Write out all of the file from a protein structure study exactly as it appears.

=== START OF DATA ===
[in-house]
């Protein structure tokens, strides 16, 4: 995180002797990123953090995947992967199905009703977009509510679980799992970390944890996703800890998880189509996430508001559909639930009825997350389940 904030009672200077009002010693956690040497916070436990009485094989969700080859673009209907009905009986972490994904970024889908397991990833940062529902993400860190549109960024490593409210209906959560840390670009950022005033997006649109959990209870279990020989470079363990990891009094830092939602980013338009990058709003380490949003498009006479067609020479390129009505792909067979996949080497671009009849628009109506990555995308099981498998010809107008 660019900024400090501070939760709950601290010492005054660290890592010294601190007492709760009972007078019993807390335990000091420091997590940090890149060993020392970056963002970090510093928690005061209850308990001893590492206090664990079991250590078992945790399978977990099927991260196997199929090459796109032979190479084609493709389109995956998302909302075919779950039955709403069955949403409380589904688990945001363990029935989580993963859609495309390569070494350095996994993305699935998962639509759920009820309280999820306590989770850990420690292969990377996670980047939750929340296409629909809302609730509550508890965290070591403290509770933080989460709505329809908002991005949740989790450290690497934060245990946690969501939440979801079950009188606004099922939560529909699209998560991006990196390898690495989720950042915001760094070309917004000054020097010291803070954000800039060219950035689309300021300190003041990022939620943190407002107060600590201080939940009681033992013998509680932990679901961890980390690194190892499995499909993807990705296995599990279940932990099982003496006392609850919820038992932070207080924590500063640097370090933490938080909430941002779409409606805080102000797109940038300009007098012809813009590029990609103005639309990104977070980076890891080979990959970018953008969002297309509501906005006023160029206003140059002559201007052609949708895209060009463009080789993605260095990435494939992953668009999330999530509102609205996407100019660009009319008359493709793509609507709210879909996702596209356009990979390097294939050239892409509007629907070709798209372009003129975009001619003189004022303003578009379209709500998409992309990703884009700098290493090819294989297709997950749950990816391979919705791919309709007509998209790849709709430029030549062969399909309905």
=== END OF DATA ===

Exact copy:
[in-house]
């Protein structure tokens, strides 16, 4: 995180002797990123953090995947992967199905009703977009509510679980799992970390944890996703800890998880189509996430508001559909639930009825997350389940 904030009672200077009002010693956690040497916070436990009485094989969700080859673009209907009905009986972490994904970024889908397991990833940062529902993400860190549109960024490593409210209906959560840390670009950022005033997006649109959990209870279990020989470079363990990891009094830092939602980013338009990058709003380490949003498009006479067609020479390129009505792909067979996949080497671009009849628009109506990555995308099981498998010809107008 660019900024400090501070939760709950601290010492005054660290890592010294601190007492709760009972007078019993807390335990000091420091997590940090890149060993020392970056963002970090510093928690005061209850308990001893590492206090664990079991250590078992945790399978977990099927991260196997199929090459796109032979190479084609493709389109995956998302909302075919779950039955709403069955949403409380589904688990945001363990029935989580993963859609495309390569070494350095996994993305699935998962639509759920009820309280999820306590989770850990420690292969990377996670980047939750929340296409629909809302609730509550508890965290070591403290509770933080989460709505329809908002991005949740989790450290690497934060245990946690969501939440979801079950009188606004099922939560529909699209998560991006990196390898690495989720950042915001760094070309917004000054020097010291803070954000800039060219950035689309300021300190003041990022939620943190407002107060600590201080939940009681033992013998509680932990679901961890980390690194190892499995499909993807990705296995599990279940932990099982003496006392609850919820038992932070207080924590500063640097370090933490938080909430941002779409409606805080102000797109940038300009007098012809813009590029990609103005639309990104977070980076890891080979990959970018953008969002297309509501906005006023160029206003140059002559201007052609949708895209060009463009080789993605260095990435494939992953668009999330999530509102609205996407100019660009009319008359493709793509609507709210879909996702596209356009990979390097294939050239892409509007629907070709798209372009003129975009001619003189004022303003578009379209709500998409992309990703884009700098290493090819294989297709997950749950990816391979919705791919309709007509998209790849709709430029030549062969399909309905």